This statue is slated to be moved to make way for a softball stadium.


The Spirit of Flight


Photo by DA Baker

Moving historic sculptures places them at risk for damage.  According to Joesph Sambrat Owner of Conservation Solutions “Regarding the moving of these monuments, you are correct in being concerned. We have disassembled and moved several monuments and there is always an inherent risk in the process. In order to reduce risks, the project requires a team of knowledgeable individuals with experience in this area. We typically work with structural engineers with experience in heritage preservation, riggers who have done this work before, and our staff of conservators. The monument needs to be studied to determine how it was erected initially and to understand the current condition on the materials because they now may not possess the same qualities as when they were new. This information is then compiled into a plan which would synthesize the information gathered by the various team members. If the work is being performed by the team, then it could be handled as a design-build contract and biddable specifications would not be needed. If it has to be competitively bid, then specifications would have to be written detailing the methods and materials to be used for the move and a set of qualifications for awardee to ensure that it is only awarded to a qualified firm.”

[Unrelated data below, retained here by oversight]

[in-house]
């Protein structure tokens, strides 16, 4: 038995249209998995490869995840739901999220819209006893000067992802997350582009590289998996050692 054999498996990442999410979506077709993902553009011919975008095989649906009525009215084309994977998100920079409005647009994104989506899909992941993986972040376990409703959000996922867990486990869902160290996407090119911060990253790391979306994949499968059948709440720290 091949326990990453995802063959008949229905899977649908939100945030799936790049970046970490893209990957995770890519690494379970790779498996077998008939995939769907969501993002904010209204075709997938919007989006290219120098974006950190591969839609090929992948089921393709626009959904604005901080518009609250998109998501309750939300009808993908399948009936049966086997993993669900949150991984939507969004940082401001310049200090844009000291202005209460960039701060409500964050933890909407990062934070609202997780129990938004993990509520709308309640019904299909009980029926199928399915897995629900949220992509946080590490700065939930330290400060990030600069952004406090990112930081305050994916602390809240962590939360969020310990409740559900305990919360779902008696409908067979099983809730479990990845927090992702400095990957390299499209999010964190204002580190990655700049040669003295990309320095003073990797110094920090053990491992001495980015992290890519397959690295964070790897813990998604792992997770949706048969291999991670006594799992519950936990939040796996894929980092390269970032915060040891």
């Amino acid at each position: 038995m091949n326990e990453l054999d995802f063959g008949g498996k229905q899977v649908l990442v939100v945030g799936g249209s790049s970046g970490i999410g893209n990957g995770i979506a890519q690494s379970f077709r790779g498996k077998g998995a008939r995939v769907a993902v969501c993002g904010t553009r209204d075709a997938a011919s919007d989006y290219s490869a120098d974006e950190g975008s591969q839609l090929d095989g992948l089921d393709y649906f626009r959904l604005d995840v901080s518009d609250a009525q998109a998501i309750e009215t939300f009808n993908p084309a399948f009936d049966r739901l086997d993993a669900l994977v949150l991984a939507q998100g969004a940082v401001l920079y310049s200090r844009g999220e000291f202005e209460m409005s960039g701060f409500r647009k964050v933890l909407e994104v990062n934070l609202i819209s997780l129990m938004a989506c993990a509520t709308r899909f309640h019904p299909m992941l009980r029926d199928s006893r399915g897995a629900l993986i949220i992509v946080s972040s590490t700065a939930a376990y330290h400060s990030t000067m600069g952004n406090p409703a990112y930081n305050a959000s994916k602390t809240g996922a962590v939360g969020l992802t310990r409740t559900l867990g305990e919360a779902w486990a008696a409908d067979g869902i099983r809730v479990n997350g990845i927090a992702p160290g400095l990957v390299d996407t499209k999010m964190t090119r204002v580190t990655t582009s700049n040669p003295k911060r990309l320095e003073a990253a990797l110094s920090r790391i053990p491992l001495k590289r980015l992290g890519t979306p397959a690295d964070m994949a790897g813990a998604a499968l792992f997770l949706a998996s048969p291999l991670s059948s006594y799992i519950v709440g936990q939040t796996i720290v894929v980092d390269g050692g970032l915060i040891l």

The other concern is with the institution attempting to develop the land.  Indiana Tech community college recently completed another project in Fort Wayne.  They built a law school in 2013 and closed that school just 4 years later:

Will Indiana Tech once again develop land unnecessarily endangering historic monuments in the process only to abandon it later?

Please call prior to May 4th 2017 if you can’t attend the meeting.

Park Board Commissioners :
Richard Samek, President (260) 423-9411
Pamela Kelly, M.D., Vice President, Unlisted
William Zielke (260) 203-5744
Justin Shurley (260) 407-2808

Additional information can be found here